3 min read

.au Domain Administration Limited (the administrator of .au domain names) is introducing a new set of rules for those who wish to hold, or continue to hold, a .au domain name. 

The new rules will come into effect on 12 April 2021.

The new rules introduce several changes to the previous eligibility rules applying to .au domain names. One of these changes may have implications in particular for foreign persons or entities wishing to hold a .com.au or .net.au domain name.

Under the previous rules, a person or entity must be “Australian” (as defined by certain criteria set out in the rules) to be eligible to hold a .au domain name. This requirement would be satisfied for .com.au and .net.au domain names if the domain name was an “exact match, abbreviation or acronym” of a registered or pending Australian trade mark held by that person or entity.

Reliance on an Australian trade mark to satisfy the eligibility requirements under the previous rules has been a useful option for foreign persons or entities that cannot meet other available criteria satisfying the “Australian” requirement.    

Under the new rules, a person or entity who wishes to rely on an Australian trade mark to support its eligibility to hold a .com.au or .net.au domain name can now only do so if the domain name is an exact match of its Australian trade mark. Essentially, the domain name must be “identical to the words which are the subject” of the Australian trade mark. This means that all the words that appear in the Australian trade mark must also appear in the domain name in the exact same order, with the exception of:

  • DNS identifiers such as com.au”;
  • punctuation marks such as an exclamation point or an apostrophe”;
  • articles such as ‘a’, ‘the’, ‘and ’or ‘of’”; and
  • ampersands”. 

It will no longer be possible to rely on an Australian trade mark to support eligibility for a .com.au or .net.au domain name if the domain name is an abbreviation or acronym of the trade mark.

The rule changes may be significant for any person relying on their Australian trade mark to support eligibility to hold their .com.au or .net .au domain name. This is especially the case for foreign persons or entities that may have no other option available to support their .com.au or .net.au domain name registrations. Importantly, domain name rights could be lost if the domain name is not an exact match of their Australian trade mark.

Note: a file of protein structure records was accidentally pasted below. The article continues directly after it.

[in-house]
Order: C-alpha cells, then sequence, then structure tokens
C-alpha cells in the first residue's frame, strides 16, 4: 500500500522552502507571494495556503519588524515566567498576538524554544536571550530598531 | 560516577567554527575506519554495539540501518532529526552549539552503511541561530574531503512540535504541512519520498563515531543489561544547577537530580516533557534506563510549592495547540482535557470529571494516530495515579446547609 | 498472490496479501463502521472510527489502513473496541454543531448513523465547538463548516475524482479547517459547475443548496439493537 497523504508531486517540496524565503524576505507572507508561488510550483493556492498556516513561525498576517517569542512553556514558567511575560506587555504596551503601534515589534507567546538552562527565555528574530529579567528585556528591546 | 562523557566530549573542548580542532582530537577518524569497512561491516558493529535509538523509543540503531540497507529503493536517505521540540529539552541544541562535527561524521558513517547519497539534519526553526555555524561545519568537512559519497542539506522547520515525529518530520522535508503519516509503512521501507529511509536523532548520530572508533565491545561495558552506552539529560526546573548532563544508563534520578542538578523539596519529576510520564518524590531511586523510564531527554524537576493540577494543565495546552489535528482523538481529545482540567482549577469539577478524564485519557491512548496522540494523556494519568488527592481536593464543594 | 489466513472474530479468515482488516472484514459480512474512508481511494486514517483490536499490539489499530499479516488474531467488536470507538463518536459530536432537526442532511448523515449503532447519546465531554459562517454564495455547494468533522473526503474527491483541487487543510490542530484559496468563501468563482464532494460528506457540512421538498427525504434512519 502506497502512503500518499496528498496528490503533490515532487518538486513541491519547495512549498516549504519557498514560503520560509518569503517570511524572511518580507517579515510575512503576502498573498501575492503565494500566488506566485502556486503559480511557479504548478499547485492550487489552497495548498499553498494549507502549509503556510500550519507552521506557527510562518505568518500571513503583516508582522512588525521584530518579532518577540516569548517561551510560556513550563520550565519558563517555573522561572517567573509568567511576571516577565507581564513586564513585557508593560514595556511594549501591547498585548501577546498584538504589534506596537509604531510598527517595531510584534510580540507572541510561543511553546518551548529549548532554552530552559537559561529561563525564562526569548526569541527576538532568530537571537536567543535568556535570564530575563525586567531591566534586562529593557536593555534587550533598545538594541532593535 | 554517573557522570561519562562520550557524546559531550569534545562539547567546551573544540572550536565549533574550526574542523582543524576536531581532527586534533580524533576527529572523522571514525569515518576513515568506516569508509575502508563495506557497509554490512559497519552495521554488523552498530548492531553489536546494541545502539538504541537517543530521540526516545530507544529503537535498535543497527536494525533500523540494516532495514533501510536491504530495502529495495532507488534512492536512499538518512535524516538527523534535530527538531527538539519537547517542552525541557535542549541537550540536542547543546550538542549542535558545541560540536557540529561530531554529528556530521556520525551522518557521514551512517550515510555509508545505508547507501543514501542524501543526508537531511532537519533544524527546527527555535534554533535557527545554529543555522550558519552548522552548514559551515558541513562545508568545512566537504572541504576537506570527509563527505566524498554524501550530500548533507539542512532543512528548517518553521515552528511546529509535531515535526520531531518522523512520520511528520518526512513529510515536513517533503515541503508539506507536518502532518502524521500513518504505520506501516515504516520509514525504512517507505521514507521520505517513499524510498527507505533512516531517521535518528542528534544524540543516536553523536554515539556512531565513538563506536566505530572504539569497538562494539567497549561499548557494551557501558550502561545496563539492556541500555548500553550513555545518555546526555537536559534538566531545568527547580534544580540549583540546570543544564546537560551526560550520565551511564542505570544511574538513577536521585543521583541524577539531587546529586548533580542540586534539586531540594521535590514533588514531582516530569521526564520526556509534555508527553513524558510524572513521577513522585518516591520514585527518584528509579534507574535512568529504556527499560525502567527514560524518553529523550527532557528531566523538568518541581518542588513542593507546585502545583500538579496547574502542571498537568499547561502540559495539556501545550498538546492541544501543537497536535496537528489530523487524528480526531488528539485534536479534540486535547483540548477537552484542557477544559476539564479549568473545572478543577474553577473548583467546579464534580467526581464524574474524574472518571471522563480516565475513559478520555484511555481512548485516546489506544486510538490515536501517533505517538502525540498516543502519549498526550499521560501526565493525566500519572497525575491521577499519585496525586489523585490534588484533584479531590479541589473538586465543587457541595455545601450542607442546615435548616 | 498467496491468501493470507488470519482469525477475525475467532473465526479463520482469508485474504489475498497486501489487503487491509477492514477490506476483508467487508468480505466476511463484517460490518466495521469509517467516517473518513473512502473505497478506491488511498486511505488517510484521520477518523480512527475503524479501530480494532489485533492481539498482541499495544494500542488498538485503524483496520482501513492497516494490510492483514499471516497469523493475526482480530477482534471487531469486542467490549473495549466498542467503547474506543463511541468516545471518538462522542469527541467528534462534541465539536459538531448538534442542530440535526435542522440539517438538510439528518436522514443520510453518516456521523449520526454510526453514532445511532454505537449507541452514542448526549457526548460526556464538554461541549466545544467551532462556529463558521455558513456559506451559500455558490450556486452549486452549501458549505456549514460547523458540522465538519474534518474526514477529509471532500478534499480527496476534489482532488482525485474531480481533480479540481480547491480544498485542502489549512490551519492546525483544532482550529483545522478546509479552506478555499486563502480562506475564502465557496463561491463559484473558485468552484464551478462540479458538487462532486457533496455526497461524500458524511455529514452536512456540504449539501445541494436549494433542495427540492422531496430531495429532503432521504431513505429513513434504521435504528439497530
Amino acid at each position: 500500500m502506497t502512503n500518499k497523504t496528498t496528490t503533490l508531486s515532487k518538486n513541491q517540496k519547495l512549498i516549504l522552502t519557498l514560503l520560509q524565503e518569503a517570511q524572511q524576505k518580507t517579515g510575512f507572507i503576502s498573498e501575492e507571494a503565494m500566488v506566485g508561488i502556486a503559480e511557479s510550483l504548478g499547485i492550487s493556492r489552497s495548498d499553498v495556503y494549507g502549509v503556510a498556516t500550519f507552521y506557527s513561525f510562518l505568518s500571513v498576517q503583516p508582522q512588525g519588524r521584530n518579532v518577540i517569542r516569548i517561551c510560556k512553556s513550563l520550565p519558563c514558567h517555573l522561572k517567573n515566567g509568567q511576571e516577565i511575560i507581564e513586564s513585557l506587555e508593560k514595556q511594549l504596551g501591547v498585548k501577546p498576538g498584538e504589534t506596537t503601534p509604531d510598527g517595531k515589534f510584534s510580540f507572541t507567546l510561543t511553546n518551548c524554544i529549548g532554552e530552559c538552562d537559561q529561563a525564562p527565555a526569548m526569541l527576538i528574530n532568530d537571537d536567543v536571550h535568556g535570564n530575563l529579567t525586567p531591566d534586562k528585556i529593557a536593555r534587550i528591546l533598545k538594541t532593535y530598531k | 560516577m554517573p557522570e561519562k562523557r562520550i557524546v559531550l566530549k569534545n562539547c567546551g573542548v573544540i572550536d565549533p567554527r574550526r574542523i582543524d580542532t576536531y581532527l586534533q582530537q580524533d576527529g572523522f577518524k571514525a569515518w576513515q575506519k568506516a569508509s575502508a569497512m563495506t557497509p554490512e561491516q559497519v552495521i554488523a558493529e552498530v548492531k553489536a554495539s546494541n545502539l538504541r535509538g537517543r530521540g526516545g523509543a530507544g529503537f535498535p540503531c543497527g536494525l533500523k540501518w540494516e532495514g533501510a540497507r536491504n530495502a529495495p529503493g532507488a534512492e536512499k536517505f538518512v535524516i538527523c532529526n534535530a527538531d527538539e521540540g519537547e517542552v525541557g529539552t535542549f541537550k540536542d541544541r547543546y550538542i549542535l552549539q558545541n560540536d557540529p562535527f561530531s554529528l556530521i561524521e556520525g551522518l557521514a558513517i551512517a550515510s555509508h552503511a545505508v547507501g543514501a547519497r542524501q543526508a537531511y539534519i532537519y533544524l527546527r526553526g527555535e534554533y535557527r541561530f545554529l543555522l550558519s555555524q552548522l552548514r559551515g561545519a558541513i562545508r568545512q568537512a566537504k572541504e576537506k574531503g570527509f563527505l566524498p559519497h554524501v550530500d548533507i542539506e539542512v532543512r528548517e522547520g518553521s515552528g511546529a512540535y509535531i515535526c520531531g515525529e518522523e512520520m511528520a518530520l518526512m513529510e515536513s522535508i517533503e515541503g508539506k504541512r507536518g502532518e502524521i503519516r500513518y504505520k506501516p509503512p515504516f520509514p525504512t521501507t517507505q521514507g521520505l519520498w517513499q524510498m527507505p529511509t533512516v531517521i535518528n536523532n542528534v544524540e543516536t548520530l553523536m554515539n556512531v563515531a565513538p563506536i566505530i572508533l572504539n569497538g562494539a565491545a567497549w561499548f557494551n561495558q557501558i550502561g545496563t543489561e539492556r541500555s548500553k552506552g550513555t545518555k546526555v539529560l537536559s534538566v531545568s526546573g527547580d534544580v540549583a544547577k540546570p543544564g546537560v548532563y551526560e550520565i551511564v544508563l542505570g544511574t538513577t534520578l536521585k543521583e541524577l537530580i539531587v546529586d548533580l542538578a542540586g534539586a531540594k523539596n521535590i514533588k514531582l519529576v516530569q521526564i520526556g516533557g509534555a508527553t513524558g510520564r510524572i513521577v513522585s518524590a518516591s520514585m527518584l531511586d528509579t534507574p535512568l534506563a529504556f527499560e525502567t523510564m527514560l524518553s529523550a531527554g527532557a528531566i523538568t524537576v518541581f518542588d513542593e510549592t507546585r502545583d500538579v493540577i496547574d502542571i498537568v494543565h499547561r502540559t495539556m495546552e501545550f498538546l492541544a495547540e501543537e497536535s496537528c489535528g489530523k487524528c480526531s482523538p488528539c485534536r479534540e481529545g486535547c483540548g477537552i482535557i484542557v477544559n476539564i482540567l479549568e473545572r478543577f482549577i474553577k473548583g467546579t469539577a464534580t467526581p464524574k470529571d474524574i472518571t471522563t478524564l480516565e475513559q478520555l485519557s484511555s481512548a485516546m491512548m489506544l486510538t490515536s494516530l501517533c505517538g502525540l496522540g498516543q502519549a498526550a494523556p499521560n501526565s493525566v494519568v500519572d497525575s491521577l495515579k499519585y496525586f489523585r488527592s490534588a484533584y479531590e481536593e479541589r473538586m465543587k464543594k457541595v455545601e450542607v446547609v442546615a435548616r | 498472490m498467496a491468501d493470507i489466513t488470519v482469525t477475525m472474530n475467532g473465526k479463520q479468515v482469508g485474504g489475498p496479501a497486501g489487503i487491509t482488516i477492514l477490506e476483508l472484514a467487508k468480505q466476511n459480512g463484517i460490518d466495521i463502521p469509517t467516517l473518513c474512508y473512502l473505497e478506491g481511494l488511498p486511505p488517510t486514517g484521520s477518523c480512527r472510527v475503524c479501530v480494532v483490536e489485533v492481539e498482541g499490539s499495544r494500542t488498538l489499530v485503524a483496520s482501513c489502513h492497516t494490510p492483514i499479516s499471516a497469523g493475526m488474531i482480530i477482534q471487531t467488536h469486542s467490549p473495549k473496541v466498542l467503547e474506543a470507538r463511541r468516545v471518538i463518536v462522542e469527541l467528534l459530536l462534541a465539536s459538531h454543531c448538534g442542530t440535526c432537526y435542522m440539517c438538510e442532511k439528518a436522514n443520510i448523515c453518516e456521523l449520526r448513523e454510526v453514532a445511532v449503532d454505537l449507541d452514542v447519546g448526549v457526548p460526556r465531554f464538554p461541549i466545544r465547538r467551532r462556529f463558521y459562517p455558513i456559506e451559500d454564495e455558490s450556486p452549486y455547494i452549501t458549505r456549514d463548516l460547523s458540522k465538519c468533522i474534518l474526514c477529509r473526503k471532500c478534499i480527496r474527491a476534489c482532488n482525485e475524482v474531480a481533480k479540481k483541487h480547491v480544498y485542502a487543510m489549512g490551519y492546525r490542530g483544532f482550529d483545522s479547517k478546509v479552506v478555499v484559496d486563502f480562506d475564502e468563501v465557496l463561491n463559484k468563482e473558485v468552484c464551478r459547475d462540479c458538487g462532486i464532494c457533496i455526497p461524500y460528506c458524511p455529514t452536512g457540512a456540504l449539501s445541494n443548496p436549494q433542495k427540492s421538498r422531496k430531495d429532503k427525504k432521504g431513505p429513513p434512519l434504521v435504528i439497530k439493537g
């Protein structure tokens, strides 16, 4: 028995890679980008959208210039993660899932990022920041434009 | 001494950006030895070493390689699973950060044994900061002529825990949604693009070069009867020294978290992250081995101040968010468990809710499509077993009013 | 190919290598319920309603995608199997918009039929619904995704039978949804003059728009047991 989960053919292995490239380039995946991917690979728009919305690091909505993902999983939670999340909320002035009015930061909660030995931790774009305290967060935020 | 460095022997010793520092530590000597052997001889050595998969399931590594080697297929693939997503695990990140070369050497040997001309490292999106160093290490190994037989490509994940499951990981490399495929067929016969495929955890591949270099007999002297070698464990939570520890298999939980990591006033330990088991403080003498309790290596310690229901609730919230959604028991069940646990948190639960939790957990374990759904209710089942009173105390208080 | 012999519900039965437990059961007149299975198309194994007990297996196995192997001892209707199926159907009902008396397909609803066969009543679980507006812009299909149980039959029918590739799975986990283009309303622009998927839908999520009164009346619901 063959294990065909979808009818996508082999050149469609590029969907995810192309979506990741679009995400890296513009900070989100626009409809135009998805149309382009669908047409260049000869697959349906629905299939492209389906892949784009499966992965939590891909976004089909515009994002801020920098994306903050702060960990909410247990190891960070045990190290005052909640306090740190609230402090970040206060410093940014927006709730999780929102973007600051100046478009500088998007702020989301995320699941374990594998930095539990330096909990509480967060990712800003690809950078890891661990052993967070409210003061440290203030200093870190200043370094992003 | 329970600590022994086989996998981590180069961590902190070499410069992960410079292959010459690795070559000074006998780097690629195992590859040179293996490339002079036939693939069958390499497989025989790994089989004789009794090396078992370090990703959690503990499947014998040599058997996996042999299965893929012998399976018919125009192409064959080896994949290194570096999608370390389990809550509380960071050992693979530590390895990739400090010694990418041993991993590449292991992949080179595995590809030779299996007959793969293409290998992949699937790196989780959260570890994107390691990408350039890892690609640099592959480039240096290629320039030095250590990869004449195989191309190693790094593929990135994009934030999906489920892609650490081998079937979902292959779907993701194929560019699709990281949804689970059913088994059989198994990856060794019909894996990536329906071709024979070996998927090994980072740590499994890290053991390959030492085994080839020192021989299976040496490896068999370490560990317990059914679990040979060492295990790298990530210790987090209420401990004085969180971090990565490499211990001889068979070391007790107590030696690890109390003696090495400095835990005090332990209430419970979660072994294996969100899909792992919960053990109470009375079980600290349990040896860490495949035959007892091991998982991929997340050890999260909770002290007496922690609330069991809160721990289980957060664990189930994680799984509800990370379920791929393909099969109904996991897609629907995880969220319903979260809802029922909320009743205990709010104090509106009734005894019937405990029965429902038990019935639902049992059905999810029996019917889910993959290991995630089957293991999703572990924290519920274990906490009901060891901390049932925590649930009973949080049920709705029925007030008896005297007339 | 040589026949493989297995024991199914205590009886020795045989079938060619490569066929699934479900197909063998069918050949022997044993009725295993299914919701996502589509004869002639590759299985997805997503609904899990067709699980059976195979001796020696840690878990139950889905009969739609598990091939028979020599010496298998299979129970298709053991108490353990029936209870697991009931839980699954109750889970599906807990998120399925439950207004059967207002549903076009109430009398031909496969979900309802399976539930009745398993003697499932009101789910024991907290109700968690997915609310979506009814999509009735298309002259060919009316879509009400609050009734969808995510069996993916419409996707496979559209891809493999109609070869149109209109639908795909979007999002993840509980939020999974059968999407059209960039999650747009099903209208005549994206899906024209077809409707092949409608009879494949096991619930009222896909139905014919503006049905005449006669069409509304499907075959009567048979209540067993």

Although the new rules come into effect on 12 April 2021, current domain name registrants will have until renewal of their existing domain name to ensure compliance with the new rules.

If you intend to rely solely on an Australian trade mark to support eligibility for a .com.au or .net.au domain registration, you should ensure that your Australian trade mark meets the new requirements. Similarly, if you already hold a .com.au or .net.au domain name and may be affected by the changes, you should consider seeking advice on whether your existing Australian trade marks satisfy the new rules or whether any steps need to be taken to ensure you are not at risk of losing your domain name registration before it is renewed.

Feel free to contact us if you need any advice about your domain name eligibility or Australian trade marks.   

Authored by Felipe Pereira and Michael Deacon

3 min read

Counterfeiting can be a significant problem for brand owners and legitimate rights holders. It directly undermines legitimate business through lost sales revenue and has the potential to strain relationships between IP owners and their licensees. The sale of counterfeit products can also damage the value of the associated brand in various ways. This could be where the counterfeit products are defective or of poor quality compared with the genuine article; or where unauthorised trade mark uses disrupt brand owners from effectively controlling the use of their brands, resulting in brands being presented to the market unfavourably or in a way that is inconsistent with the brand owner’s interests.

Even consumers seeking to do the right thing by purchasing legitimate products can be confused about whether a particular product is authentic or being traded through an authorised channel. This is especially the case in the context of online retail.